As for the economy, well even an idiot should know that the naira drifted and depreciated by nearly sixty per cent soon after Obasanjo assumed office. Unparalleled inflation was never too far behind either. If you bought your 50 KG bag of rice for under three thousand naira in 1999, the same product now sells for twice that amount and still rising. The economic team continues to deceive itself that its blue print is home-grown, but the seeds were clearly sown in Washington, Paris and London. A greater percentage of Nigerians have descended below the poverty line as a result. The middle-class has vanished without a trace, and a new class of bandits with university degrees has emerged to replace them; the obvious result is unemployment and frustration. The only people who cannot stop rejoicing are the multinationals who have acquired much of our progeny for peanuts. They pay the locals slave wages, transport them like sardines, and repatriate their profits in full!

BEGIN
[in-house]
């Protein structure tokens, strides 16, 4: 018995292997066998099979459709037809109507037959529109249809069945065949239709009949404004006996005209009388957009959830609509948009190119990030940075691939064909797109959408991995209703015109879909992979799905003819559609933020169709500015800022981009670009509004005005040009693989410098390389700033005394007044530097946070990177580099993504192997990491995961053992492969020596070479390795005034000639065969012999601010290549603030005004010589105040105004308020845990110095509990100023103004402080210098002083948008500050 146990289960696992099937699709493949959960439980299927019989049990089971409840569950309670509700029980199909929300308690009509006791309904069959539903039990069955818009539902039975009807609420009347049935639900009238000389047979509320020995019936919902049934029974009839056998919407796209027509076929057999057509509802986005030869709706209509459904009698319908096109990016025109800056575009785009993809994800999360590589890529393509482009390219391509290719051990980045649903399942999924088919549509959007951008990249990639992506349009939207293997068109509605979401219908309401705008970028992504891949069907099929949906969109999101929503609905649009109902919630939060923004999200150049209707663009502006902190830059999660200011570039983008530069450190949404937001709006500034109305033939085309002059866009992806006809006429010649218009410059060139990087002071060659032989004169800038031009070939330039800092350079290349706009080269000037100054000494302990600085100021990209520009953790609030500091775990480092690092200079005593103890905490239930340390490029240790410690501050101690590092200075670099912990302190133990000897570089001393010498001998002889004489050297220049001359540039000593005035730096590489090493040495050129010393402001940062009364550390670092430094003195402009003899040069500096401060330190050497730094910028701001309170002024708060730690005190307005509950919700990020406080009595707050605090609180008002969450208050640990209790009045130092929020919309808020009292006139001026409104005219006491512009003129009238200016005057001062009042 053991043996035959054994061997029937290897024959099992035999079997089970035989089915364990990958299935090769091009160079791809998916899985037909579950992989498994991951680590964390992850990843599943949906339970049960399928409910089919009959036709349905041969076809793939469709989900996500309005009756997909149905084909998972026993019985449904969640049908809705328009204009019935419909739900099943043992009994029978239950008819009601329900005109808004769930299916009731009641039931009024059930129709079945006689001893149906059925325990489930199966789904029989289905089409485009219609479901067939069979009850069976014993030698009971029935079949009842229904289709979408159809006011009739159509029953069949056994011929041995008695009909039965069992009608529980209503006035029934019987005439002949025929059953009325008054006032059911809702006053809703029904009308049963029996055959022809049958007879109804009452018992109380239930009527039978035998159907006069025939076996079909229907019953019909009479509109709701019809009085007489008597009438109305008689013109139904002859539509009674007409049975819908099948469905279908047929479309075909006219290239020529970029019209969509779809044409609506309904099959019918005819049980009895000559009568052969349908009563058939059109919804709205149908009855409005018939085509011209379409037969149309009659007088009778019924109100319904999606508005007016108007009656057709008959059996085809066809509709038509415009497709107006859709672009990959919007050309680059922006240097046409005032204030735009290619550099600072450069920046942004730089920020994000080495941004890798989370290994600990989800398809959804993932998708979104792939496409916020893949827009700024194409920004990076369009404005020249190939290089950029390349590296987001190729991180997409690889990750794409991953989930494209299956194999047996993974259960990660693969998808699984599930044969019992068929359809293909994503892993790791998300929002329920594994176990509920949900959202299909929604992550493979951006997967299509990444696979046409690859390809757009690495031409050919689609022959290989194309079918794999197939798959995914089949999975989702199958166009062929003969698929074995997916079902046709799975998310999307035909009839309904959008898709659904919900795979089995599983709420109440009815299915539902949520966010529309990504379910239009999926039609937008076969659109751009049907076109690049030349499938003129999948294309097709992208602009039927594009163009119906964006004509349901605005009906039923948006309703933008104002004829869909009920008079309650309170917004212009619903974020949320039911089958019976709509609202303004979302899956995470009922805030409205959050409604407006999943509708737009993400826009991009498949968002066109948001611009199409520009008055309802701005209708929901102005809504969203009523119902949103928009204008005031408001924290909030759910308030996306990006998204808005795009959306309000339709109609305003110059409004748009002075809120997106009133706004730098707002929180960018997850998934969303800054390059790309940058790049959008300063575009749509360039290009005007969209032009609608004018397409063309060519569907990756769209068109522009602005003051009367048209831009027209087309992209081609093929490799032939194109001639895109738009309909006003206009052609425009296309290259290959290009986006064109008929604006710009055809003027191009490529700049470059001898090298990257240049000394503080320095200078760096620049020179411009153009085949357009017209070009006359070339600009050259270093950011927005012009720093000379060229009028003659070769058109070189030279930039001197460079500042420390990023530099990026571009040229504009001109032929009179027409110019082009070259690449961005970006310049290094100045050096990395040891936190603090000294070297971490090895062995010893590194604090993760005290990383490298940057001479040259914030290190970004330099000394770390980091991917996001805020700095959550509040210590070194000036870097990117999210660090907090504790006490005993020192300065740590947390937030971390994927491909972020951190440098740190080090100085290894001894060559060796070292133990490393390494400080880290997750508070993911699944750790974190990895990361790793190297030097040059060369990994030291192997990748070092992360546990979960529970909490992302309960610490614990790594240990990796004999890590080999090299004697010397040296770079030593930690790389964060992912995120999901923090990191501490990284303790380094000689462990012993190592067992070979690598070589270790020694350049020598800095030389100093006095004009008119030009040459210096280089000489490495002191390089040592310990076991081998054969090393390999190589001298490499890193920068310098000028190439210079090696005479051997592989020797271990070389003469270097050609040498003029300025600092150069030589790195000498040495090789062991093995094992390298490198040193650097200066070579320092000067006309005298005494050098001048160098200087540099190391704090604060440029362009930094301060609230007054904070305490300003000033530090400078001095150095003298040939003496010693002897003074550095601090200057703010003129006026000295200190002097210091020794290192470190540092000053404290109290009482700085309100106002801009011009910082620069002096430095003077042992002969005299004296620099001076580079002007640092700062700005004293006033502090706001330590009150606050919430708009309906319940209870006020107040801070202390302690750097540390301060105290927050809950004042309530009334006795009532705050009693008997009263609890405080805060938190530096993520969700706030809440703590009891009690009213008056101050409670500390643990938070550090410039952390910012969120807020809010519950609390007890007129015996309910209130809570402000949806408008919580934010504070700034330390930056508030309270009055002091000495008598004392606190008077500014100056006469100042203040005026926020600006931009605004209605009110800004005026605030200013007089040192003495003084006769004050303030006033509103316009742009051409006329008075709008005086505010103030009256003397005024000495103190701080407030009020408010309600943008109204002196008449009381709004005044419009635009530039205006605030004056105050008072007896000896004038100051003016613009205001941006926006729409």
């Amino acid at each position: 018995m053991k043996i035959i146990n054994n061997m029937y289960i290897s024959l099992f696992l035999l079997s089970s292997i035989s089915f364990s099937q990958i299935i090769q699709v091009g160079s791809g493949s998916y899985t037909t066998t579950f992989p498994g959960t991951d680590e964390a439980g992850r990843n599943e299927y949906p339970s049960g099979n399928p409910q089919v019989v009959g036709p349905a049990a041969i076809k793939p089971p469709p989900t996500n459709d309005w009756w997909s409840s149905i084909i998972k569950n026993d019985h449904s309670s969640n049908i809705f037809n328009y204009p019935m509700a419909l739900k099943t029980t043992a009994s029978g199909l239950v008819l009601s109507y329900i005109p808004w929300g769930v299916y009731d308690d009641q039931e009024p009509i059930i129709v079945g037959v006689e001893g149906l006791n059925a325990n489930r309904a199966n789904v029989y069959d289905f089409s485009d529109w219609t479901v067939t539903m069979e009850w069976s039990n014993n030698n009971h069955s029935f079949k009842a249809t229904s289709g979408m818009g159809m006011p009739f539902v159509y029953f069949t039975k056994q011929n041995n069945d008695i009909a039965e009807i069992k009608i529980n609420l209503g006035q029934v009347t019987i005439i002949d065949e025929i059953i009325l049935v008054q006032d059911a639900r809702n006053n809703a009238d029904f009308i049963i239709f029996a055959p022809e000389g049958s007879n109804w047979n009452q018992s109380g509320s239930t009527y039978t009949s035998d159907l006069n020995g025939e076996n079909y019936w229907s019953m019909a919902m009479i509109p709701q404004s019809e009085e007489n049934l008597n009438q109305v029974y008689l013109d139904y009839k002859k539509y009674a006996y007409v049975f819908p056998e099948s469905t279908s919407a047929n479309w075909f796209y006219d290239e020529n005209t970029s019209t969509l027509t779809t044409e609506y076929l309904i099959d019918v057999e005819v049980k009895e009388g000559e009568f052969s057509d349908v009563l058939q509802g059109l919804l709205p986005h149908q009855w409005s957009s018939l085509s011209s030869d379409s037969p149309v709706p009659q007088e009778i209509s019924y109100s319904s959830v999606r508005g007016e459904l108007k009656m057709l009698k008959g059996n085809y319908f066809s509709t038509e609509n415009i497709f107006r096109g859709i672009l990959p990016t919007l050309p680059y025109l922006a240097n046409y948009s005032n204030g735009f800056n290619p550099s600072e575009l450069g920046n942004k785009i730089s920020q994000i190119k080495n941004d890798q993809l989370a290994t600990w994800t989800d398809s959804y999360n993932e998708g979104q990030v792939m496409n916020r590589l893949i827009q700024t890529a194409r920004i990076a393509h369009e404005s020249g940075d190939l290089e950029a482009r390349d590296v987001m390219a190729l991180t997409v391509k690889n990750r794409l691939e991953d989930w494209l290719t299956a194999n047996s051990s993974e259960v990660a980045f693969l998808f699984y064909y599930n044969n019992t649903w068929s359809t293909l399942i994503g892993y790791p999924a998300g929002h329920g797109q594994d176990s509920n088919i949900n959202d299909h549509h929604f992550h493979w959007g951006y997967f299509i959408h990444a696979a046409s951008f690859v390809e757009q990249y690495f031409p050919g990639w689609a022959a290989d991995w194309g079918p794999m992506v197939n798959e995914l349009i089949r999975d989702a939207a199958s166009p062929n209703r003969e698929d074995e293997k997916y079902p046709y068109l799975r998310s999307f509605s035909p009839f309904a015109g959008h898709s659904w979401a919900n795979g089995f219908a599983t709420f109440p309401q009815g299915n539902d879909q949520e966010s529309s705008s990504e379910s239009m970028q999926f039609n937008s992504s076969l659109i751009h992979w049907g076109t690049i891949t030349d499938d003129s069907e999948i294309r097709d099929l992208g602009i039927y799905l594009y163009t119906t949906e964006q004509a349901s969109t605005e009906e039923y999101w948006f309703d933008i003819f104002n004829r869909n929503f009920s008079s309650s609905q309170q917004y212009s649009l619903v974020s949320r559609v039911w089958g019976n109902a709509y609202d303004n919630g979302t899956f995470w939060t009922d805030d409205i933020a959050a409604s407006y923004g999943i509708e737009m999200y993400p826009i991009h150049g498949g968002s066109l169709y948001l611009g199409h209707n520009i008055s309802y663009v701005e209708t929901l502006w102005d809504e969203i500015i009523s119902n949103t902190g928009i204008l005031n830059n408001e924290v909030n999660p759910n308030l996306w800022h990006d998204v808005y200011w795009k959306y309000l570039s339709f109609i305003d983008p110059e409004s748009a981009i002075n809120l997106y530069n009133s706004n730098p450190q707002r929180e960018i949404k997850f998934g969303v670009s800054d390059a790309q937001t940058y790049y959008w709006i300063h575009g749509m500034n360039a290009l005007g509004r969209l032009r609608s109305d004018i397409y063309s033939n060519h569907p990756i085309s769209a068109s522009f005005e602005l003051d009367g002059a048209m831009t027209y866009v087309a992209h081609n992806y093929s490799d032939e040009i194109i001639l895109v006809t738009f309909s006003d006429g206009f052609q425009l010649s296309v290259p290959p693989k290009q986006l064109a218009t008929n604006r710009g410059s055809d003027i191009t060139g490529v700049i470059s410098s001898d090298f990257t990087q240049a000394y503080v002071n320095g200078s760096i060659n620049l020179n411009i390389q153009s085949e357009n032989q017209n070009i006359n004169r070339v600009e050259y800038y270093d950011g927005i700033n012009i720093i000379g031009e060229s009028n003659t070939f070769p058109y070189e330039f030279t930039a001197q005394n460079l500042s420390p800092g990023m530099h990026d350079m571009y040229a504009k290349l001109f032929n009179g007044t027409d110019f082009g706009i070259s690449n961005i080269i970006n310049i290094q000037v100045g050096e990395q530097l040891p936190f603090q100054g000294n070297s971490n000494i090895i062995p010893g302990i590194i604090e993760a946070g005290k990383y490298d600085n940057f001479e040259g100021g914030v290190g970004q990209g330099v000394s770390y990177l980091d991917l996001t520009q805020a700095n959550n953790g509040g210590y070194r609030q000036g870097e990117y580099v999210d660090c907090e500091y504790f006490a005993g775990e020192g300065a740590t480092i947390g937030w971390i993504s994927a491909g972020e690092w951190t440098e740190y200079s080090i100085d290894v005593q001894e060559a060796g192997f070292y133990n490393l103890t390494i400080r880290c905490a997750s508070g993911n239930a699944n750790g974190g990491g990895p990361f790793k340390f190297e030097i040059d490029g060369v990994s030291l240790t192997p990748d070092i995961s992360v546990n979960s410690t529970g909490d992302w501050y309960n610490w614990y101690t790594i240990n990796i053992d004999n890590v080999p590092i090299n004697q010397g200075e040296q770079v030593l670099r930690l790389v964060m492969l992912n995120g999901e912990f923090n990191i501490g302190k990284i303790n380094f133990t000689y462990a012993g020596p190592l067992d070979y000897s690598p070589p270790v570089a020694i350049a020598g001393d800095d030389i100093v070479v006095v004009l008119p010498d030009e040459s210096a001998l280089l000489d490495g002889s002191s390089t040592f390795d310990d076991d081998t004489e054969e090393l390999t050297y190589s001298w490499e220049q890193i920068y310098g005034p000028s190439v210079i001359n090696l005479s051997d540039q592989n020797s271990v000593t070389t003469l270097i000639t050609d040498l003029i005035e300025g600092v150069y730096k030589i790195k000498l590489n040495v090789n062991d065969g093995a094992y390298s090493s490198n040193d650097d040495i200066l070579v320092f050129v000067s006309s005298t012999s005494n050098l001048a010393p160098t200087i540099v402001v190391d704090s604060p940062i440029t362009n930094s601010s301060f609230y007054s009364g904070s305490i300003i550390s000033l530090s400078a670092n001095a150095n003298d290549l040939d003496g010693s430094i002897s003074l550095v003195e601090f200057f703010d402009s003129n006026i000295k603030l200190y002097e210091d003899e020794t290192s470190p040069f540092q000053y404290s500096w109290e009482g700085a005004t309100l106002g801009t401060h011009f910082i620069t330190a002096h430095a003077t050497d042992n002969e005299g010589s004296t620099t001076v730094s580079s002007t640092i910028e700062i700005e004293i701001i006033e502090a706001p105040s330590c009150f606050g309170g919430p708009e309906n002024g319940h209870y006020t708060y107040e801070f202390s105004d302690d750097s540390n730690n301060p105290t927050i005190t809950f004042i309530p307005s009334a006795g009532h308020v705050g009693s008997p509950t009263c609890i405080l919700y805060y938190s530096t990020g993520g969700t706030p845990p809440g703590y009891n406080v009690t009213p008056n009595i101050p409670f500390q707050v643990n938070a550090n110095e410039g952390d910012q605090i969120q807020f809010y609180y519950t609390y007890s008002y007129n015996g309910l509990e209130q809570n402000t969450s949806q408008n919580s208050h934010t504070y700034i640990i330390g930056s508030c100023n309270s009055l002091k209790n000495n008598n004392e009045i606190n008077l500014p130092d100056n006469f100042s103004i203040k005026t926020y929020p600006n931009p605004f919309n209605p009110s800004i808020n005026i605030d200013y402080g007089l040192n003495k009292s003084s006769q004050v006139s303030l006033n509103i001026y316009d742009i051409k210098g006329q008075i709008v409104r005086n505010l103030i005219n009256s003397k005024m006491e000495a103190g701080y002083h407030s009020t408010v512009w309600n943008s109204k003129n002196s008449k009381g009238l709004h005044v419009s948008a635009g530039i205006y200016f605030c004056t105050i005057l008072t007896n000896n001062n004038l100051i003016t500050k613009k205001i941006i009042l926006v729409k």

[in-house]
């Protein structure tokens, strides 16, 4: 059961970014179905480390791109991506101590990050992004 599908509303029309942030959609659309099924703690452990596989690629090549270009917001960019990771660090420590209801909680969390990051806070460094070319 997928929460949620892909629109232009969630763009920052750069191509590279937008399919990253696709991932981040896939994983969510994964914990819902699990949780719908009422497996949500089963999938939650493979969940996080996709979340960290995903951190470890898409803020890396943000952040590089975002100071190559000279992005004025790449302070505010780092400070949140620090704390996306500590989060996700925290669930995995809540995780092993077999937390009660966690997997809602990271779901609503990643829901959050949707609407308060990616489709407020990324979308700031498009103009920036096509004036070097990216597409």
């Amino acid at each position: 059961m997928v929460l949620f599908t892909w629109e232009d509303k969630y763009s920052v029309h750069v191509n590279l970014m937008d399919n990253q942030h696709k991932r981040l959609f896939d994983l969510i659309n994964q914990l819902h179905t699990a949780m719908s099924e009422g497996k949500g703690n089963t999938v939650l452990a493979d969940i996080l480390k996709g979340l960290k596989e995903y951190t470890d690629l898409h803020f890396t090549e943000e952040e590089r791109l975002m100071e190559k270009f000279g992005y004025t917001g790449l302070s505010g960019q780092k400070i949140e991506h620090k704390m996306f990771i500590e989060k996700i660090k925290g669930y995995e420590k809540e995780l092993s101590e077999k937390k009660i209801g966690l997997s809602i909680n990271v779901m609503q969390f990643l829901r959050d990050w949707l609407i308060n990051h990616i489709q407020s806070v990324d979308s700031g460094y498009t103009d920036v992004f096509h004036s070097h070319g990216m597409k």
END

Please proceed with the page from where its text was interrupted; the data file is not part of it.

Not surprisingly, with a legacy such as recounted above, the president appears in fear of his won shadow. With 2007 around the corner, and as we contemplate his last days in office, he appears in morbid fear of quitting office and wishes to die in it. But that, God willing, will ultimately be an exercise in futility. He wants to be remembered as Nigeria’s version of Lee Kuan Yew or Mahathir Mohammed, but the images of him that spring readily to mind in all seriousness, include those of Ghengis Khan and Josef Stalin. Even now that the greater majority of his subject are prostrate before him in abject poverty, and with destitution in the midst of plenty, he still plots against them. The third term express has arrived Port Harcourt, home to one of his staunchest loyalists, Peter Odili. As they hatch their endless intrigues against us and revel in obscene greed and lust for power, our collective misery and hopelessness would be the last thing on their minds. All these have naturally led many to rue what would have been had Abacha signed that death warrant in 1995!